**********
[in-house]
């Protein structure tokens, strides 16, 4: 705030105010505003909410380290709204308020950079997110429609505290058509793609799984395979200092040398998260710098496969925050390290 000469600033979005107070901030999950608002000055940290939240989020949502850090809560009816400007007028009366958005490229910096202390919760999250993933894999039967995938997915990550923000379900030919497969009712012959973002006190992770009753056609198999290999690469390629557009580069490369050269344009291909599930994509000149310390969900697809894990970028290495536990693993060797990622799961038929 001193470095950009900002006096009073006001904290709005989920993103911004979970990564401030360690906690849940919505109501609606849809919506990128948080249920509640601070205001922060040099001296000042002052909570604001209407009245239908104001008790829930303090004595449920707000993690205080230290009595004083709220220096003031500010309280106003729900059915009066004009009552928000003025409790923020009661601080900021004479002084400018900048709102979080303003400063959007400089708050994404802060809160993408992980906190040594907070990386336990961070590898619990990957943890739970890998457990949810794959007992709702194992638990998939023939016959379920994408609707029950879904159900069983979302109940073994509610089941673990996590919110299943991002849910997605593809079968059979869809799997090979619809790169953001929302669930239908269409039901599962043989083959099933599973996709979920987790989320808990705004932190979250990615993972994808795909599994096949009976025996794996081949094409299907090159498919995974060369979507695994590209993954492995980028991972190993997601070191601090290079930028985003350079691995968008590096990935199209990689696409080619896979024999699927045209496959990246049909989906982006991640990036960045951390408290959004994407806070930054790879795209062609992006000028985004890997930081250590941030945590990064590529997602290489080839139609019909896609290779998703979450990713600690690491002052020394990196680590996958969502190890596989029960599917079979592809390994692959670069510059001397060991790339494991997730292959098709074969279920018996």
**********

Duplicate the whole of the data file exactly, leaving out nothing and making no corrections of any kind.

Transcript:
[in-house]
């Protein structure tokens, strides 16, 4: 705030105010505003909410380290709204308020950079997110429609505290058509793609799984395979200092040398998260710098496969925050390290 000469600033979005107070901030999950608002000055940290939240989020949502850090809560009816400007007028009366958005490229910096202390919760999250993933894999039967995938997915990550923000379900030919497969009712012959973002006190992770009753056609198999290999690469390629557009580069490369050269344009291909599930994509000149310390969900697809894990970028290495536990693993060797990622799961038929 001193470095950009900002006096009073006001904290709005989920993103911004979970990564401030360690906690849940919505109501609606849809919506990128948080249920509640601070205001922060040099001296000042002052909570604001209407009245239908104001008790829930303090004595449920707000993690205080230290009595004083709220220096003031500010309280106003729900059915009066004009009552928000003025409790923020009661601080900021004479002084400018900048709102979080303003400063959007400089708050994404802060809160993408992980906190040594907070990386336990961070590898619990990957943890739970890998457990949810794959007992709702194992638990998939023939016959379920994408609707029950879904159900069983979302109940073994509610089941673990996590919110299943991002849910997605593809079968059979869809799997090979619809790169953001929302669930239908269409039901599962043989083959099933599973996709979920987790989320808990705004932190979250990615993972994808795909599994096949009976025996794996081949094409299907090159498919995974060369979507695994590209993954492995980028991972190993997601070191601090290079930028985003350079691995968008590096990935199209990689696409080619896979024999699927045209496959990246049909989906982006991640990036960045951390408290959004994407806070930054790879795209062609992006000028985004890997930081250590941030945590990064590529997602290489080839139609019909896609290779998703979450990713600690690491002052020394990196680590996958969502190890596989029960599917079979592809390994692959670069510059001397060991790339494991997730292959098709074969279920018996």